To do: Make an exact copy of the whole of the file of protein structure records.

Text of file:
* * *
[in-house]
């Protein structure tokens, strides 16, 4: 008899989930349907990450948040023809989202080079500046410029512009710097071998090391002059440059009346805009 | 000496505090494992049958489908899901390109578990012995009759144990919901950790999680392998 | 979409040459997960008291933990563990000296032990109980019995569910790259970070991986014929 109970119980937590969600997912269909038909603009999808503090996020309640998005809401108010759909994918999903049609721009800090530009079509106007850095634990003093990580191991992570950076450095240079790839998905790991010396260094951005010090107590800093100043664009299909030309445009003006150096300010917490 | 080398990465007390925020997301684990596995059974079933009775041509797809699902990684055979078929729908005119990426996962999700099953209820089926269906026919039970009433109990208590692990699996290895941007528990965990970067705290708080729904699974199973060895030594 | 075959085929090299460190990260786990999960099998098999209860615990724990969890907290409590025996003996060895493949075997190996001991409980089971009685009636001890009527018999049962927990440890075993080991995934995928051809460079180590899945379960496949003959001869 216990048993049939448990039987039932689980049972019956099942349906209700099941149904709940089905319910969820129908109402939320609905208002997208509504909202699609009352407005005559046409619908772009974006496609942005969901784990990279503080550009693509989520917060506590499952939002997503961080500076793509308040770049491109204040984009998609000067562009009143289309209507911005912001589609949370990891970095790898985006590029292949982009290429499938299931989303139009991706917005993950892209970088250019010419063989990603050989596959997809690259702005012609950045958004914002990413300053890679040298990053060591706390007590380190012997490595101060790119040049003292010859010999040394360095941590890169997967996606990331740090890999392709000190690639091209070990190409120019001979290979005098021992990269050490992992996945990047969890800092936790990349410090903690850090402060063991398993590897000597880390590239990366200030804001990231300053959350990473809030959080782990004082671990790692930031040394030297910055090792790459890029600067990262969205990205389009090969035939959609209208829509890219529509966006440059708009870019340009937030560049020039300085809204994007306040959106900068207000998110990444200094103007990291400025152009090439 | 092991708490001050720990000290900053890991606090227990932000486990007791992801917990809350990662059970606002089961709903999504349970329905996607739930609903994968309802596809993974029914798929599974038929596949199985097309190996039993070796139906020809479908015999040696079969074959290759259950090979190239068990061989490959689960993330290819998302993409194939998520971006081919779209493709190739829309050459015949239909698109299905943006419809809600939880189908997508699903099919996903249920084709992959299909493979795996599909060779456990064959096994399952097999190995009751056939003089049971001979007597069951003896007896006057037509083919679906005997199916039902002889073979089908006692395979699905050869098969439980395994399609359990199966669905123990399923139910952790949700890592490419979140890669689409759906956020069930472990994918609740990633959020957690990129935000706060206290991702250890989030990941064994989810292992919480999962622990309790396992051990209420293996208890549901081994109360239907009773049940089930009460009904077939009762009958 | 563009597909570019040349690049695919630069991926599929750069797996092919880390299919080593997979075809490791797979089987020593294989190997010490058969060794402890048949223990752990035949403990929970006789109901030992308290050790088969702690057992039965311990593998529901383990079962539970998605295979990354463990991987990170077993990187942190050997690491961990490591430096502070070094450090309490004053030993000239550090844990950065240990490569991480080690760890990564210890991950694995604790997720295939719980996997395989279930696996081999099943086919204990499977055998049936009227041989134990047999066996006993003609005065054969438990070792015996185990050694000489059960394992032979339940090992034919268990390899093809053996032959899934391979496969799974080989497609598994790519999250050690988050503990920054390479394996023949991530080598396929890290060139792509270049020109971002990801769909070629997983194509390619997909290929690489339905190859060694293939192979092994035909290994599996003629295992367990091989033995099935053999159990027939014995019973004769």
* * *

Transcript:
[in-house]
């Protein structure tokens, strides 16, 4: 008899989930349907990450948040023809989202080079500046410029512009710097071998090391002059440059009346805009 | 000496505090494992049958489908899901390109578990012995009759144990919901950790999680392998 | 979409040459997960008291933990563990000296032990109980019995569910790259970070991986014929 109970119980937590969600997912269909038909603009999808503090996020309640998005809401108010759909994918999903049609721009800090530009079509106007850095634990003093990580191991992570950076450095240079790839998905790991010396260094951005010090107590800093100043664009299909030309445009003006150096300010917490 | 080398990465007390925020997301684990596995059974079933009775041509797809699902990684055979078929729908005119990426996962999700099953209820089926269906026919039970009433109990208590692990699996290895941007528990965990970067705290708080729904699974199973060895030594 | 075959085929090299460190990260786990999960099998098999209860615990724990969890907290409590025996003996060895493949075997190996001991409980089971009685009636001890009527018999049962927990440890075993080991995934995928051809460079180590899945379960496949003959001869 216990048993049939448990039987039932689980049972019956099942349906209700099941149904709940089905319910969820129908109402939320609905208002997208509504909202699609009352407005005559046409619908772009974006496609942005969901784990990279503080550009693509989520917060506590499952939002997503961080500076793509308040770049491109204040984009998609000067562009009143289309209507911005912001589609949370990891970095790898985006590029292949982009290429499938299931989303139009991706917005993950892209970088250019010419063989990603050989596959997809690259702005012609950045958004914002990413300053890679040298990053060591706390007590380190012997490595101060790119040049003292010859010999040394360095941590890169997967996606990331740090890999392709000190690639091209070990190409120019001979290979005098021992990269050490992992996945990047969890800092936790990349410090903690850090402060063991398993590897000597880390590239990366200030804001990231300053959350990473809030959080782990004082671990790692930031040394030297910055090792790459890029600067990262969205990205389009090969035939959609209208829509890219529509966006440059708009870019340009937030560049020039300085809204994007306040959106900068207000998110990444200094103007990291400025152009090439 | 092991708490001050720990000290900053890991606090227990932000486990007791992801917990809350990662059970606002089961709903999504349970329905996607739930609903994968309802596809993974029914798929599974038929596949199985097309190996039993070796139906020809479908015999040696079969074959290759259950090979190239068990061989490959689960993330290819998302993409194939998520971006081919779209493709190739829309050459015949239909698109299905943006419809809600939880189908997508699903099919996903249920084709992959299909493979795996599909060779456990064959096994399952097999190995009751056939003089049971001979007597069951003896007896006057037509083919679906005997199916039902002889073979089908006692395979699905050869098969439980395994399609359990199966669905123990399923139910952790949700890592490419979140890669689409759906956020069930472990994918609740990633959020957690990129935000706060206290991702250890989030990941064994989810292992919480999962622990309790396992051990209420293996208890549901081994109360239907009773049940089930009460009904077939009762009958 | 563009597909570019040349690049695919630069991926599929750069797996092919880390299919080593997979075809490791797979089987020593294989190997010490058969060794402890048949223990752990035949403990929970006789109901030992308290050790088969702690057992039965311990593998529901383990079962539970998605295979990354463990991987990170077993990187942190050997690491961990490591430096502070070094450090309490004053030993000239550090844990950065240990490569991480080690760890990564210890991950694995604790997720295939719980996997395989279930696996081999099943086919204990499977055998049936009227041989134990047999066996006993003609005065054969438990070792015996185990050694000489059960394992032979339940090992034919268990390899093809053996032959899934391979496969799974080989497609598994790519999250050690988050503990920054390479394996023949991530080598396929890290060139792509270049020109971002990801769909070629997983194509390619997909290929690489339905190859060694293939192979092994035909290994599996003629295992367990091989033995099935053999159990027939014995019973004769």